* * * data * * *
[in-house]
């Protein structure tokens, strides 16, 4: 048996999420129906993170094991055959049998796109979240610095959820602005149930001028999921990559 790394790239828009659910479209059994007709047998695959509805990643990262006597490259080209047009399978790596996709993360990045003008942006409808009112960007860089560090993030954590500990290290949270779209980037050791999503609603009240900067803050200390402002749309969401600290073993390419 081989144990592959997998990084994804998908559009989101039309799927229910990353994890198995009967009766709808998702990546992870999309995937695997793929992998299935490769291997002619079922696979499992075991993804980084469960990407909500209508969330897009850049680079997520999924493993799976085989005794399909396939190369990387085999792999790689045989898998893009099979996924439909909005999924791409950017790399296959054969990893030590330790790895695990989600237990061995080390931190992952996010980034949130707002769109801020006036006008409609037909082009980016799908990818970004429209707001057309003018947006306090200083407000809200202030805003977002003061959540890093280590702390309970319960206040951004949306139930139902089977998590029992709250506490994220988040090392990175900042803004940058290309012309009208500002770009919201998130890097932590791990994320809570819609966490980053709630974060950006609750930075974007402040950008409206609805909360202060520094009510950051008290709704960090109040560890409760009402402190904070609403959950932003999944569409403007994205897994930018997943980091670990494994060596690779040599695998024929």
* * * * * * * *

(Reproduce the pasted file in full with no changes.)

[in-house]
């Protein structure tokens, strides 16, 4: 048996999420129906993170094991055959049998796109979240610095959820602005149930001028999921990559 790394790239828009659910479209059994007709047998695959509805990643990262006597490259080209047009399978790596996709993360990045003008942006409808009112960007860089560090993030954590500990290290949270779209980037050791999503609603009240900067803050200390402002749309969401600290073993390419 081989144990592959997998990084994804998908559009989101039309799927229910990353994890198995009967009766709808998702990546992870999309995937695997793929992998299935490769291997002619079922696979499992075991993804980084469960990407909500209508969330897009850049680079997520999924493993799976085989005794399909396939190369990387085999792999790689045989898998893009099979996924439909909005999924791409950017790399296959054969990893030590330790790895695990989600237990061995080390931190992952996010980034949130707002769109801020006036006008409609037909082009980016799908990818970004429209707001057309003018947006306090200083407000809200202030805003977002003061959540890093280590702390309970319960206040951004949306139930139902089977998590029992709250506490994220988040090392990175900042803004940058290309012309009208500002770009919201998130890097932590791990994320809570819609966490980053709630974060950006609750930075974007402040950008409206609805909360202060520094009510950051008290709704960090109040560890409760009402402190904070609403959950932003999944569409403007994205897994930018997943980091670990494994060596690779040599695998024929």